Regulators in the United Arab Emirates said Sunday they would prohibit BlackBerry email, instant-messaging and Internet-browsing services starting in October, after what officials in the country said has been a long-running dispute with the device’s maker about how it stores electronic data……
Looks like those regulators over in the Middle East don’t mess about. Following this week’s revelation that the United Arab Emirates’ telco overseers weren’t happy with being unable to monitor how people were using their BlackBerrys, today we’re hearing what their solution to the problem will be: an outright ban. Internet access, email and instant messaging on RIM devices will be blocked in the UAE starting this October.
The U.A.E. market is relatively small for Canada’s Research In Motion Ltd., which makes the BlackBerry smartphone. But the suspension comes amid unease by at least one other government, India, over the inability to monitor or review electronic communications via the device in criminal, terrorist or national-security investigations. A Saudi Arabian official said the Communications and Information Technology Commission ordered telecommunications firms to block BlackBerry messaging services later this month, according to Zawya Dow Jones. The official didn’t explain the decision.
The U.A.E. ban, due to start Oct. 11, was the result of the “failure of ongoing attempts, dating back to 2007, to bring BlackBerry services in the U.A.E. in line with U.A.E. telecommunications regulations,” the country’s Telecommunications Regulatory Authority said Sunday. Some BlackBerry services “operate beyond the enforcement” of current telecommunications regulations in the country, the government said.
BlackBerry data is immediately exported offshore, where it’s managed by a foreign, commercial organization. Blackberry data services are currently the only data services operating in the U.A.E. where this is the case,” the government’s statement said. “Today’s decision is based on the fact that, in their current form, certain BlackBerry services allow users to act without any legal accountability, causing judicial, social and national-security concerns.
A RIM spokeswoman told the Associated Press that the company had no immediate comment on the move.According to a person familiar with the situation, the U.A.E. acted after RIM refused to set up a proxy server in the country. A local server would allow the government easier access to the encrypted communications data sent by BlackBerry users in the country, the person said.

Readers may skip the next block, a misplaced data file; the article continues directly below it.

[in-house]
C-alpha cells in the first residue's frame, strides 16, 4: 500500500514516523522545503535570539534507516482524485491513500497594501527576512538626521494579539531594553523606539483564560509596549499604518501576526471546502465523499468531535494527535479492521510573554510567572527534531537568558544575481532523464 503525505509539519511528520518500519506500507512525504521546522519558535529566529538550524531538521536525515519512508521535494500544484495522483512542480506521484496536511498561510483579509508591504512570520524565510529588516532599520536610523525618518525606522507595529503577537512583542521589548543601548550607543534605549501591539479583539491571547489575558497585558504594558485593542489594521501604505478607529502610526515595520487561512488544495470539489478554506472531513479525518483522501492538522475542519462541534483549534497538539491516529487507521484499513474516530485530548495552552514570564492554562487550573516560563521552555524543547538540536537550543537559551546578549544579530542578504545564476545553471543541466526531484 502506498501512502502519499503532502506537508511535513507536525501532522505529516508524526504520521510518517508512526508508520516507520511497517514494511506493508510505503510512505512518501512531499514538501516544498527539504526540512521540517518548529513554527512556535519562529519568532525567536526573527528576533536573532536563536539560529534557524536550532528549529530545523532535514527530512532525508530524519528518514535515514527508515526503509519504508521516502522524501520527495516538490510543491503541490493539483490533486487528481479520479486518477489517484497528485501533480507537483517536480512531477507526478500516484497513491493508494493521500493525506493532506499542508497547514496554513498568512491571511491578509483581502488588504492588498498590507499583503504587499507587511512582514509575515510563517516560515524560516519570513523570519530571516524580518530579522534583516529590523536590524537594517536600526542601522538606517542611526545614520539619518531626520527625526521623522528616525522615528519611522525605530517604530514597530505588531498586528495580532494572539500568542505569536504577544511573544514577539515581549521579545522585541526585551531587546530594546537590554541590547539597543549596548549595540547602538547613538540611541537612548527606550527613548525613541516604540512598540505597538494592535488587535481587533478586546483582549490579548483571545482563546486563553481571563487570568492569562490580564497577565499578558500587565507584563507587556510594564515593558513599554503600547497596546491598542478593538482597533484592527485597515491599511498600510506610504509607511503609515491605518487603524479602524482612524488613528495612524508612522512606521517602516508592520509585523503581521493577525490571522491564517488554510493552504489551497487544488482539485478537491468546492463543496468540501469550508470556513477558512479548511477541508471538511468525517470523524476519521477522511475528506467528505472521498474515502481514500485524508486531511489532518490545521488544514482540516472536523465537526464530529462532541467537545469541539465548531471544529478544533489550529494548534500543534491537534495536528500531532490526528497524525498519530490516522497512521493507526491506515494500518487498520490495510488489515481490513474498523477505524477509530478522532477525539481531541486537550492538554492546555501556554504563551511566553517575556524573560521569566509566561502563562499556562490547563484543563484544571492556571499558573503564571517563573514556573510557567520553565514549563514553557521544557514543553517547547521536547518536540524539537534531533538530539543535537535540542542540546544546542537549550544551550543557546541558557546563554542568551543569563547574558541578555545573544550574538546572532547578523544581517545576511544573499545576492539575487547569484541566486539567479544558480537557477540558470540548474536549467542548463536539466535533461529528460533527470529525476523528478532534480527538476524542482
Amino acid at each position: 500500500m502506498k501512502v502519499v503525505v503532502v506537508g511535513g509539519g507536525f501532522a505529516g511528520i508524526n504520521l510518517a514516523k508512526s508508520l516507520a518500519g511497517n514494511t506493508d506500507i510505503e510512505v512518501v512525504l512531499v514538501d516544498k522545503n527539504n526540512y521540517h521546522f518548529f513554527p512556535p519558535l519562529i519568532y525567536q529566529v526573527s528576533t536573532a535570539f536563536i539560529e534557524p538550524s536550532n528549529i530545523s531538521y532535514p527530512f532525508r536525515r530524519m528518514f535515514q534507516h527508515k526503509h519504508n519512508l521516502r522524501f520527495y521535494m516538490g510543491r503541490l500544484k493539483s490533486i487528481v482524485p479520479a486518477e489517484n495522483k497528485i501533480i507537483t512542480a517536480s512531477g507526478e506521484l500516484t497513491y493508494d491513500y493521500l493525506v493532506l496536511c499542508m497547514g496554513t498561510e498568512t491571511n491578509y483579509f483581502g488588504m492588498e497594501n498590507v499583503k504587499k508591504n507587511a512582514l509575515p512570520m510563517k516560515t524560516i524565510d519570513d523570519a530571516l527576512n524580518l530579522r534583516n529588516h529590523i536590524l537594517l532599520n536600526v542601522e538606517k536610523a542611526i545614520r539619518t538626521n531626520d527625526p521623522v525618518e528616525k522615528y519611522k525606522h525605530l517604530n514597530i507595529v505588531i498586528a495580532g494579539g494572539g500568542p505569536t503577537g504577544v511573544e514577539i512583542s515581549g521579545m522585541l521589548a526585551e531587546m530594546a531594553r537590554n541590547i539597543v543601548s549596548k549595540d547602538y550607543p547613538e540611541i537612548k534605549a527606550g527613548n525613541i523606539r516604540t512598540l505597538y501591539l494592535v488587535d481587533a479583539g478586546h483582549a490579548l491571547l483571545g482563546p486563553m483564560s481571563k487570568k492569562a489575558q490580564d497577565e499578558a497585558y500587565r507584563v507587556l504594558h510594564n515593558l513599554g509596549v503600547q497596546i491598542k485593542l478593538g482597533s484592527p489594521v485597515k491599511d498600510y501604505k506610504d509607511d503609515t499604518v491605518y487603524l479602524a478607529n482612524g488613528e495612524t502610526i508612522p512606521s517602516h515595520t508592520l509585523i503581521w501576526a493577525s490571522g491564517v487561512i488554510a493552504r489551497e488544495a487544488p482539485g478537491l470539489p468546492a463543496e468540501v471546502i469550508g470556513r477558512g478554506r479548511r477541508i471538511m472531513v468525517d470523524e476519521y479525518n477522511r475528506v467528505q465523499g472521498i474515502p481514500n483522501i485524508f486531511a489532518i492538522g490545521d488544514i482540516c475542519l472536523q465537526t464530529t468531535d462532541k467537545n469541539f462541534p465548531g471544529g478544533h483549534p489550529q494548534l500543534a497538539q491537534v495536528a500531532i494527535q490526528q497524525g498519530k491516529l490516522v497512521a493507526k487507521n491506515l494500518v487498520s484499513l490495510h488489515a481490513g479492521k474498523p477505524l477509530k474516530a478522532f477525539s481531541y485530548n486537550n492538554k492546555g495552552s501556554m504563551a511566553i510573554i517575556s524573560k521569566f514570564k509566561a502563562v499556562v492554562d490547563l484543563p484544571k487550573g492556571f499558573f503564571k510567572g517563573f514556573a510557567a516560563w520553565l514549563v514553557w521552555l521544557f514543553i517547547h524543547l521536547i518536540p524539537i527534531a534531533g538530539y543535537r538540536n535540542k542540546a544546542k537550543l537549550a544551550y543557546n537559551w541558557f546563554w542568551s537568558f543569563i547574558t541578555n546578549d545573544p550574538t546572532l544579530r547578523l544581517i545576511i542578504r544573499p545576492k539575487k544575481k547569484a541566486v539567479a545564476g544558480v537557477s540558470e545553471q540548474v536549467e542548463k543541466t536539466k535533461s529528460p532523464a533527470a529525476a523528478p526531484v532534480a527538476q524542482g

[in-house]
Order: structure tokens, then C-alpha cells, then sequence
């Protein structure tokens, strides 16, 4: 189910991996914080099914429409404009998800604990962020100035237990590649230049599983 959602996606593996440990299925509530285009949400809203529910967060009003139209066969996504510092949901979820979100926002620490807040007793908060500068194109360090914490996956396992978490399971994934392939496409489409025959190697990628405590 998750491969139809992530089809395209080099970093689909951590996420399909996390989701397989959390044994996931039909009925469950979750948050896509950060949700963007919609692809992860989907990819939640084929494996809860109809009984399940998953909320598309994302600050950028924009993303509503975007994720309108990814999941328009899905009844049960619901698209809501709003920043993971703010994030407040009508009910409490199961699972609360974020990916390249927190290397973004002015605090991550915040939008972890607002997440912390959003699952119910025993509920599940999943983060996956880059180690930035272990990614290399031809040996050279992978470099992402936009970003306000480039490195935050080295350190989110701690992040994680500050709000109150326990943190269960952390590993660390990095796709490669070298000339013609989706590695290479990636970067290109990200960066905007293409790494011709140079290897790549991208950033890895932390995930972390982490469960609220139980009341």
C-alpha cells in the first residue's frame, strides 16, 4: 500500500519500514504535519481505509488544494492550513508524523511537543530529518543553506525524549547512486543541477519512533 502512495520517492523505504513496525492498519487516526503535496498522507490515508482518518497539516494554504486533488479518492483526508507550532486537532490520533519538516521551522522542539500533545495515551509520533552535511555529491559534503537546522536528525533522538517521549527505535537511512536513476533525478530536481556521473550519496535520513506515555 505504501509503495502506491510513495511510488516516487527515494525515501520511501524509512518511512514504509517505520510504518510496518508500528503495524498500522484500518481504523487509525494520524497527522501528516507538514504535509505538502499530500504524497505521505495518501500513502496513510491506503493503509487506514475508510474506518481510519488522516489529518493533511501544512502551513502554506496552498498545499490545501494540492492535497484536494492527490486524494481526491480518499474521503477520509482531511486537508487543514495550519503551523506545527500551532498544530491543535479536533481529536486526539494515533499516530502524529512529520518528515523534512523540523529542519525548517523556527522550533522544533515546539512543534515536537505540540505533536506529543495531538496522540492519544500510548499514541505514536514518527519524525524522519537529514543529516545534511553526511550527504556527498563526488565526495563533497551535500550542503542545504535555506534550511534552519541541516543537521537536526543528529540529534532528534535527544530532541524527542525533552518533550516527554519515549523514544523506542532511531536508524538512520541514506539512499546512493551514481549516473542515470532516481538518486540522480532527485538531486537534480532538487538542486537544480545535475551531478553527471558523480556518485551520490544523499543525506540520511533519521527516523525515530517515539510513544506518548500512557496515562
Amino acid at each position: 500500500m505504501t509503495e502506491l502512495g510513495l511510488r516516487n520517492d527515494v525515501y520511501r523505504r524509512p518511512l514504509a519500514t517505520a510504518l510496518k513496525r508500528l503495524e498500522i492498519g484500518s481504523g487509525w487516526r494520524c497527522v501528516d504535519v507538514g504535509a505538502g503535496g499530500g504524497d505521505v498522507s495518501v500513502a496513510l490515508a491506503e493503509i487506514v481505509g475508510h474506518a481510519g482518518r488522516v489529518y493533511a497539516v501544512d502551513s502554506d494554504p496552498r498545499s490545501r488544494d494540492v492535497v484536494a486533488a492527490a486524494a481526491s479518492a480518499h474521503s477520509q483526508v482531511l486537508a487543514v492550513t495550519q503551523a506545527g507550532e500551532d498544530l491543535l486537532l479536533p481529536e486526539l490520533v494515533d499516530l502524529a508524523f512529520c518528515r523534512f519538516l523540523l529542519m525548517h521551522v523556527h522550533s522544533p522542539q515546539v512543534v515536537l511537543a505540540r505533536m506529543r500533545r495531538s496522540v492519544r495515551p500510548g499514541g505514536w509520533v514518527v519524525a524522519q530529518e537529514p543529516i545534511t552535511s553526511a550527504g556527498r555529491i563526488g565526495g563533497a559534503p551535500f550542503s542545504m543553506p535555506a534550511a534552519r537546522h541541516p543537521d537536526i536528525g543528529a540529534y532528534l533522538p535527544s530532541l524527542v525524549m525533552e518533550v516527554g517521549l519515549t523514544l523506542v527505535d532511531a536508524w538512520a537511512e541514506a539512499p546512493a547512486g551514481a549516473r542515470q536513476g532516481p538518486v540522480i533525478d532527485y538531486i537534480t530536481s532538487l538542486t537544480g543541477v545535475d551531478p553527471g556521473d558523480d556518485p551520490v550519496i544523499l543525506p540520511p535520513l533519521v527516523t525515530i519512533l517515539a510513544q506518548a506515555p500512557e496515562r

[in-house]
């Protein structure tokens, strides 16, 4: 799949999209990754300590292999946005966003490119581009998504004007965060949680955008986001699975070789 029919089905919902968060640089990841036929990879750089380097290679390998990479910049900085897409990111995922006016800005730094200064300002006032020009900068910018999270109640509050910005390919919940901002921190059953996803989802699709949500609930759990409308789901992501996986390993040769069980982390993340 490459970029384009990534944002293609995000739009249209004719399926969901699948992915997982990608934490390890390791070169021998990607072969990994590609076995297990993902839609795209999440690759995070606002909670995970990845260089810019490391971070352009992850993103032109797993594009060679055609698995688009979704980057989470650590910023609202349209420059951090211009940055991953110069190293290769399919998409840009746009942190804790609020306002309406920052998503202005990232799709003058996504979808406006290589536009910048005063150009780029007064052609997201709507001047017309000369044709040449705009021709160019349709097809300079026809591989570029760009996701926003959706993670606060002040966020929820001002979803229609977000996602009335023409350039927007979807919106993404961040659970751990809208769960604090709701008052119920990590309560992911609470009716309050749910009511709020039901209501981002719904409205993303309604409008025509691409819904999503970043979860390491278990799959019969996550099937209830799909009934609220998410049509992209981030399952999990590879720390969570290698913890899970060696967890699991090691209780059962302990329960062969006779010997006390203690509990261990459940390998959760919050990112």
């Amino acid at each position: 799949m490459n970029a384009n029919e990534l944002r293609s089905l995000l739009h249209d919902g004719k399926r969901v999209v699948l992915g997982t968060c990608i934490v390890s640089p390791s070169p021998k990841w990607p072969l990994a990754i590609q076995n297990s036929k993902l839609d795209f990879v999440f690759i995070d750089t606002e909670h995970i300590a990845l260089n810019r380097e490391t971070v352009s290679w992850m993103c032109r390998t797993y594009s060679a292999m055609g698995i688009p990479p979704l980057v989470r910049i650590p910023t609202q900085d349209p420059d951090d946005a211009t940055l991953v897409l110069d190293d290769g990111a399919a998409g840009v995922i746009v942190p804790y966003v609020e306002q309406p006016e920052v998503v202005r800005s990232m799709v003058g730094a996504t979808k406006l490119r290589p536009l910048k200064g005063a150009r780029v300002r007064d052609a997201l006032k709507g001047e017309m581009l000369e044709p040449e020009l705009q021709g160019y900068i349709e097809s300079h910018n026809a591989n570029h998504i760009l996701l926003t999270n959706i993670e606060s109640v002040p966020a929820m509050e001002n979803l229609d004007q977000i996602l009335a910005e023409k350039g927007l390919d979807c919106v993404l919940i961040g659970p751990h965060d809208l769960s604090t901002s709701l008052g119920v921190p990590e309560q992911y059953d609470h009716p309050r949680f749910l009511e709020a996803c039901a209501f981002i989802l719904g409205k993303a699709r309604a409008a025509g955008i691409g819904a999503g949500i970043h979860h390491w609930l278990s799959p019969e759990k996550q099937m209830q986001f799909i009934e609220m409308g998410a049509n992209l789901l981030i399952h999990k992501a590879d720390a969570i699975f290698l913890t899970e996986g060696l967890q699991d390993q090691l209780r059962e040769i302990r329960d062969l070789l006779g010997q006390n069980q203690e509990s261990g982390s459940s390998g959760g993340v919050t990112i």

Messages sent to and from a BlackBerry are processed at RIM’s network-operating center in Canada. They are encrypted on the device before being sent and remain encrypted until they reach their destination.Another person familiar with the matter said a key worry for U.A.E. officials was that BlackBerry’s messenger service was effectively untraceable. That could be a problem if RIM failed to hand over data sought in a criminal or terrorist probe.
“If the U.A.E. government need this information, for criminal cases, they are unable to access it because the culprits used BlackBerry messenger service,” the person said. “There’s tons of information going in and out of the country which is now unmonitored.”Last week, a senior Indian official said BlackBerry’s encryption makes monitoring of its network impossible, and creates a security threat. The Indian government, which is negotiating with RIM about the issue, has warned the company that its operations will be closed down unless the company addresses the concerns.
The U.A.E. government last week, in an unusual statement, said RIM’s BlackBerry was a potential threat to national security. One person familiar with the situation said Sunday that U.A.E. officials also view the problem as a contractual issue.Part of RIM’s original contract with Emirates Telecommunications Corp., or Etisalat, the country’s biggest telecommunications provider, to offer BlackBerry service in 2007 included a clause that the Canadian company would find a technological solution to the government’s data-security concerns, according to this person. From the U.A.E.’s point of view, that meant setting up proxy servers in its territory that would allow regulators and security officials easier access to data sent by BlackBerry users, the person said.
BlackBerry, which commands around 20% of the global smartphone market, has an estimated 500,000 users in the U.A.E. The government doesn’t plan to ban smart phones made by the company’s two global competitors, Nokia Corp. and Apple Inc., said the Both of the country’s carriers, Etisalat and Dubai-based Emirates Integrated Telecommunications Corp., or Du, said they would comply with the ban. Etisalat said it would soon unveil a range of alternatives.person familiar with the situation.
Both of the country’s carriers, Etisalat and Dubai-based Emirates Integrated Telecommunications Corp., or Du, said they would comply with the ban. Etisalat said it would soon unveil a range of alternatives.The ban is the latest twist a long-running battle between the U.A.E. and RIM. Last year, RIM notified BlackBerry users in the U.A.E. that an application that Etisalat had told its clients was a technical upgrade to their service was, in fact, spyware. Users that had downloaded the patch had complained of disruption in email and other services. After the RIM statement was published, Etisalat offered its clients directions on how do disable the software.
Of course, that the Canadian phone maker doesn’t do something in the meantime to appease the authorities. Saudi Arabia is similarly peeved with the BBM service, which it intends to shut down later this month. And just in case you were wondering why all this drama is taking place, the BBC cites a Saudi Telecom board member as admitting it’s designed to pressure RIM into releasing users’ communication data “when needed.” Charming.
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